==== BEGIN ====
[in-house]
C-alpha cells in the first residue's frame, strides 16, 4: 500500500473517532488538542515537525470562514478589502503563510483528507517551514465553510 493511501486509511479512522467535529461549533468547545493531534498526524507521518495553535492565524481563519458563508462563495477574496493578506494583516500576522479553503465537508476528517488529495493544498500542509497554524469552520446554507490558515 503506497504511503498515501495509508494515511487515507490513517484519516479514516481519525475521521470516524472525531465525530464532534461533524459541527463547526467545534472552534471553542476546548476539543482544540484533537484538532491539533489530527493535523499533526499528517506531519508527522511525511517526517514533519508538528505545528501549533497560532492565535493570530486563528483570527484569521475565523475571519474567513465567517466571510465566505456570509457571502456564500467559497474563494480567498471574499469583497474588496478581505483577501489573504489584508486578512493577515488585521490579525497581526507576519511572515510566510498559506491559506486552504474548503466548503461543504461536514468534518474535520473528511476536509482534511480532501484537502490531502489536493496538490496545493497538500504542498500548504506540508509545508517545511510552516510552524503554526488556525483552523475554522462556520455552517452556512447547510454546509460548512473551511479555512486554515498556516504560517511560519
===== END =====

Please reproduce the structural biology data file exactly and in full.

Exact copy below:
[in-house]
C-alpha cells in the first residue's frame, strides 16, 4: 500500500473517532488538542515537525470562514478589502503563510483528507517551514465553510 493511501486509511479512522467535529461549533468547545493531534498526524507521518495553535492565524481563519458563508462563495477574496493578506494583516500576522479553503465537508476528517488529495493544498500542509497554524469552520446554507490558515 503506497504511503498515501495509508494515511487515507490513517484519516479514516481519525475521521470516524472525531465525530464532534461533524459541527463547526467545534472552534471553542476546548476539543482544540484533537484538532491539533489530527493535523499533526499528517506531519508527522511525511517526517514533519508538528505545528501549533497560532492565535493570530486563528483570527484569521475565523475571519474567513465567517466571510465566505456570509457571502456564500467559497474563494480567498471574499469583497474588496478581505483577501489573504489584508486578512493577515488585521490579525497581526507576519511572515510566510498559506491559506486552504474548503466548503461543504461536514468534518474535520473528511476536509482534511480532501484537502490531502489536493496538490496545493497538500504542498500548504506540508509545508517545511510552516510552524503554526488556525483552523475554522462556520455552517452556512447547510454546509460548512473551511479555512486554515498556516504560517511560519